Koz celebre: Svengoolie getting coffin worthy of a star

Just in time for Halloween, Chicago’s most beloved ghoul is getting a brand new coffin to call home.

Svengoolie, the iconic horror-movie host played by Rich Koz, is trading in the satin-lined box he and his predecessor occupied for more than 40 years for a new state-of-the-art beauty with more bells and whistles than you can shake a rubber chicken at.

A protoype of the new coffin was unveiled last weekend at the Nightmare on Chicago Street party in Elgin. Starting sometime in 2013 (since all of this season’s main show elements already have been taped), it will be seen regularly on Svengoolie, which airs at 9pm Saturdays on Weigel Broadcasting’s Me-TV and at 11am Saturdays on The U.

Koz calls the new model “a visual extravaganza,” incorporating a variety of three-dimensional animated features in the lid, chicken feet coffin handles, LED back lighting, and even an ultra-quiet fan to keep Sven cool under the hot studio lights.

The familiar double-door coffin now in use was built at WFLD for the original Svengoolie, Jerry G. Bishop, by the late Bobby Walker (to whom Koz paid tribute in a 2010 blog post). It’s expected to be donated to the Museum of Broadcast Communications, where it will be enshrined alongside such venerable Chicago television artifacts as Bozo’s buckets and Garfield Goose.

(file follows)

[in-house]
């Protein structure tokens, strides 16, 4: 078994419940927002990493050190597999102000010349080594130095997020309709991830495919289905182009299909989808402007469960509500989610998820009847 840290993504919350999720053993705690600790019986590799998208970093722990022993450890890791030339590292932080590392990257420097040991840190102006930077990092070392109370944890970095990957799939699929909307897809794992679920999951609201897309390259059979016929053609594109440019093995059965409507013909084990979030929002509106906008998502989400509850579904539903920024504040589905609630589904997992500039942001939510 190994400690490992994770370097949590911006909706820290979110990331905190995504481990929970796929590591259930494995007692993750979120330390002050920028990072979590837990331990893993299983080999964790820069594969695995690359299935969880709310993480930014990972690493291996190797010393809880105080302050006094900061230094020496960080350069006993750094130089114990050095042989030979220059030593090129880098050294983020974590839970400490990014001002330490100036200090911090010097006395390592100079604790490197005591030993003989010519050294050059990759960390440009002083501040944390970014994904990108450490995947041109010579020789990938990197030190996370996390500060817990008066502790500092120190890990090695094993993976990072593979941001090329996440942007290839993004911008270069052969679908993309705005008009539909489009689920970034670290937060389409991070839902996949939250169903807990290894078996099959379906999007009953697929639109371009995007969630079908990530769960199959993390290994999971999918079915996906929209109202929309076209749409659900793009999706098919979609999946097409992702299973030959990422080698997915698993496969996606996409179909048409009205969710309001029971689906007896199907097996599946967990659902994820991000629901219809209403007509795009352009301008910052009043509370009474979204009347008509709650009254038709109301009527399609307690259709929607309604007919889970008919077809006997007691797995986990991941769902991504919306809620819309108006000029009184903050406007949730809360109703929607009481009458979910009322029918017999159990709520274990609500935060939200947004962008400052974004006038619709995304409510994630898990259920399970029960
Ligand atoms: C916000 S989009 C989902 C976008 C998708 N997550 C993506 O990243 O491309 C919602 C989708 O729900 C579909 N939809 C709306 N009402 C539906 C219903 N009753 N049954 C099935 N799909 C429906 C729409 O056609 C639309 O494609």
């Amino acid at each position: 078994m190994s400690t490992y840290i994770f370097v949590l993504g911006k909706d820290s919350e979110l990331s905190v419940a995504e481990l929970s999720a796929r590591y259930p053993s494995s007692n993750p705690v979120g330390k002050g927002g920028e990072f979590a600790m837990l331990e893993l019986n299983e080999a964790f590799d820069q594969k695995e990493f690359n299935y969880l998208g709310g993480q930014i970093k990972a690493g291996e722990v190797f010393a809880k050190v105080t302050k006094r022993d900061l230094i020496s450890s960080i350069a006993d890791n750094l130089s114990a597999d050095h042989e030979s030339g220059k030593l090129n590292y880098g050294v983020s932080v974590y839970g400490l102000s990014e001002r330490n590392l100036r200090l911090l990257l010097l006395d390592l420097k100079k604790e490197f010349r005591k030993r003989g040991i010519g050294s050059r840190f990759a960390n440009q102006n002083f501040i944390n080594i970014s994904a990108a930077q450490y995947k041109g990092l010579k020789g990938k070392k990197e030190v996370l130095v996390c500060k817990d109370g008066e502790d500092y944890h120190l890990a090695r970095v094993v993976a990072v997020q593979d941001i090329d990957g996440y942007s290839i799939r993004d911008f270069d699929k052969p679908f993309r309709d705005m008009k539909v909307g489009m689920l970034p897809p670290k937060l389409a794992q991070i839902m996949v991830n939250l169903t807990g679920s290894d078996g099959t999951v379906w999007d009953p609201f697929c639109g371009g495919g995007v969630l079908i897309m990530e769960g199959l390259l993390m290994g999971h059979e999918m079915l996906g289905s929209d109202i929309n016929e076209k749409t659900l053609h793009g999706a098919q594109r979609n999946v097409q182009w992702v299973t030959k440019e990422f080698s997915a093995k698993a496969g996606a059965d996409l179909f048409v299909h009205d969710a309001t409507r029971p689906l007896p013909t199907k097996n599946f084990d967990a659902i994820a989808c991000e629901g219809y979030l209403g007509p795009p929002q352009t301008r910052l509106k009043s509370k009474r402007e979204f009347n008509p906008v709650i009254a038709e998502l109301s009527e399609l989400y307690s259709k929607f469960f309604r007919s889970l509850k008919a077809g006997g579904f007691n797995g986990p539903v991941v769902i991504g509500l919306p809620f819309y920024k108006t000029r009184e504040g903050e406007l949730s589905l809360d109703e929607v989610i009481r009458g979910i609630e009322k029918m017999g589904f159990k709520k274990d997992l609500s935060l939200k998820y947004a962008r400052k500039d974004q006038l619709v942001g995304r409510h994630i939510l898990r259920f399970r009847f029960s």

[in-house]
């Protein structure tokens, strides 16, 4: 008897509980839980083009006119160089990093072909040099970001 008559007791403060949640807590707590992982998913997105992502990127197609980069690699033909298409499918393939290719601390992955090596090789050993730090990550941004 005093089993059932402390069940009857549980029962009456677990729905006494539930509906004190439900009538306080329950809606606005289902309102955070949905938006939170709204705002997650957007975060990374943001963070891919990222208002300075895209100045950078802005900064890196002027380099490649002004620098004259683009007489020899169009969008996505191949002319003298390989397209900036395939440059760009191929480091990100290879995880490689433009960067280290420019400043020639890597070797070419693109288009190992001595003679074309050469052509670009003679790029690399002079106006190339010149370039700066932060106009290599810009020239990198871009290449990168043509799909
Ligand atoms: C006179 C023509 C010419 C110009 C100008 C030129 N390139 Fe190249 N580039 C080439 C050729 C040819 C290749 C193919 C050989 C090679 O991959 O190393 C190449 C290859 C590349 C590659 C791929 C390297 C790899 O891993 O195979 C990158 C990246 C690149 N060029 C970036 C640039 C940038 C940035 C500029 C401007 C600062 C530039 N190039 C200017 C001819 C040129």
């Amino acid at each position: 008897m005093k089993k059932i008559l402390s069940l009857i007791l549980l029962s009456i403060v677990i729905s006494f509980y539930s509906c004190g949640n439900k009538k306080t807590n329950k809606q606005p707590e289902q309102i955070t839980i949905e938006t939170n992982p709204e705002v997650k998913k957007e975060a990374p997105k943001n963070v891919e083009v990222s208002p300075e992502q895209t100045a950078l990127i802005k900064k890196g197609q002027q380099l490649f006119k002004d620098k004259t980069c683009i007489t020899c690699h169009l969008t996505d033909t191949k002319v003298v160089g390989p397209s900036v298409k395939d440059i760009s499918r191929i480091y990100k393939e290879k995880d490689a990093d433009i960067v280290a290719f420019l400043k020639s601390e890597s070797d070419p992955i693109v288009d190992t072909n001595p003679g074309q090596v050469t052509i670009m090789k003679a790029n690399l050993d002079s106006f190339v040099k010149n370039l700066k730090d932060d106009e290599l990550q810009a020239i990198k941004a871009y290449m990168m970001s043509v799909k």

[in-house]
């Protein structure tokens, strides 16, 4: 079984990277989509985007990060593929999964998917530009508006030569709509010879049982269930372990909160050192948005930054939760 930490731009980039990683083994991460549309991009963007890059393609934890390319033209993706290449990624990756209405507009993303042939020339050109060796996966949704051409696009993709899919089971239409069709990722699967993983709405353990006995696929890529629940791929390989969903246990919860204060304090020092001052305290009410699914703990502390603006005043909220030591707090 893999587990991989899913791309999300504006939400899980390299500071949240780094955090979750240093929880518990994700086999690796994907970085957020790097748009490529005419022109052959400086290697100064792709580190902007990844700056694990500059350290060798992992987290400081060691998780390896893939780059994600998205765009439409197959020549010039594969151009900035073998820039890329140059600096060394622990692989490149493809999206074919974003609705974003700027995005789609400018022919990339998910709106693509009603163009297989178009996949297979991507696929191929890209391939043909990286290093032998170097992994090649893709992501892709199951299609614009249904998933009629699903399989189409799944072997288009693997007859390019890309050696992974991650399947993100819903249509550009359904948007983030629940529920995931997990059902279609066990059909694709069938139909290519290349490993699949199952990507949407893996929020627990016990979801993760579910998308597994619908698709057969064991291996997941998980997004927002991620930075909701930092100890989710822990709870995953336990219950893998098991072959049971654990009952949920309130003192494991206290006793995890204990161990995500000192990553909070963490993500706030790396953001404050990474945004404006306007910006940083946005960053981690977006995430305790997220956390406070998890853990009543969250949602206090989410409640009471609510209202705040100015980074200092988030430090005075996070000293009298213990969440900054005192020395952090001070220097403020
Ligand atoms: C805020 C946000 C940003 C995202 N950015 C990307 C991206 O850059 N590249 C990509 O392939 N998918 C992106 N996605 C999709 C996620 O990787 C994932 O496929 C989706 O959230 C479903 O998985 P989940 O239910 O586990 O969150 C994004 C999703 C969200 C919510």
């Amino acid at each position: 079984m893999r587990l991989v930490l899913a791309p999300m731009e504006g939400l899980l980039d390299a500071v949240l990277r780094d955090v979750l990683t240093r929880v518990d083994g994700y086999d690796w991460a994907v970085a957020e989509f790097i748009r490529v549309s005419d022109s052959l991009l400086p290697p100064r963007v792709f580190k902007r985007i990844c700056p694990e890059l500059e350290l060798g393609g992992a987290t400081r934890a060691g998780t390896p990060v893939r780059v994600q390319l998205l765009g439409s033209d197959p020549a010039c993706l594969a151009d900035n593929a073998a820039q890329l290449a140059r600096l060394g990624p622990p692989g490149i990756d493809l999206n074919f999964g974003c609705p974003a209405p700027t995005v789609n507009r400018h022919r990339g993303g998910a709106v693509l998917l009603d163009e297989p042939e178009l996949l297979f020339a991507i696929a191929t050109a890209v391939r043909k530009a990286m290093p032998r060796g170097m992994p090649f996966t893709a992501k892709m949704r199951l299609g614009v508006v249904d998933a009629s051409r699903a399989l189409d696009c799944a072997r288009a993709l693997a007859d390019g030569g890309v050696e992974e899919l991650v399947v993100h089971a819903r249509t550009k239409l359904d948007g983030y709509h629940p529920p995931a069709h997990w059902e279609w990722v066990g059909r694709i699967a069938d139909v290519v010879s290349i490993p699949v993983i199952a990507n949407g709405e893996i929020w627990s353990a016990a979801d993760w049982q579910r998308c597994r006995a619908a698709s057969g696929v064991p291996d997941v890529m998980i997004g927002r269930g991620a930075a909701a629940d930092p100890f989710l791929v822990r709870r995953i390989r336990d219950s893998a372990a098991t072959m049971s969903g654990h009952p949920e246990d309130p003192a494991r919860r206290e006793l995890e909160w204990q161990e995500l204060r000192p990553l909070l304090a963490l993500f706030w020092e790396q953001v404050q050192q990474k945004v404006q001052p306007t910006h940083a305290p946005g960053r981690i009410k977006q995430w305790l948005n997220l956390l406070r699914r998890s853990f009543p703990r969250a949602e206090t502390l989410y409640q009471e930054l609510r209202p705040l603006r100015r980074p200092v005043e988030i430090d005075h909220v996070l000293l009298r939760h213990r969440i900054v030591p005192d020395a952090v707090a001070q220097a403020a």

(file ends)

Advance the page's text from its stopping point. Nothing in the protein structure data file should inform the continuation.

“The current coffin is even more decrepit than I am,” Koz joked. “Fans always notice that I have to give the upper door a lift and twist to close it every week, since the hinges are deteriorating. Back when the set piece was originally built for Jerry back around 1972, who would have even thought it would still be in use today? When I started using it in 1979, I wouldn’t even have thought that. This new coffin will probably last longer than I will.”

Koz worked closely with Elgin-based Acme Design Inc. on specs for Svengoolie’s new resting place. “It was an honor to be involved with meeting the goals that Mr. Goolie set in front of us, and we hope the fans are pleased with our effort,” Clint Borucki, owner of Acme Design, said in a statement.

To create a coffin that would “tell a story,” artist Ryan Guenther began by researching the history of American horror hosts, Chicago architecture, funerary practices and Sven himself.  The new design draws from the history of horror hosting, with symbolic tributes to ’50s hostess Vampira, original Sven Bishop and the film genre.

“I was proud to have the opportunity to do it,” Guenther said.  “I see it as a thank you to Rich for doing this for over 30 years. He’s a humble guy. Personally, I like to go above and beyond what people are expecting, and I believe the final product will reflect that.”

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Laura Baginski, Editor (@TimeOutChicago)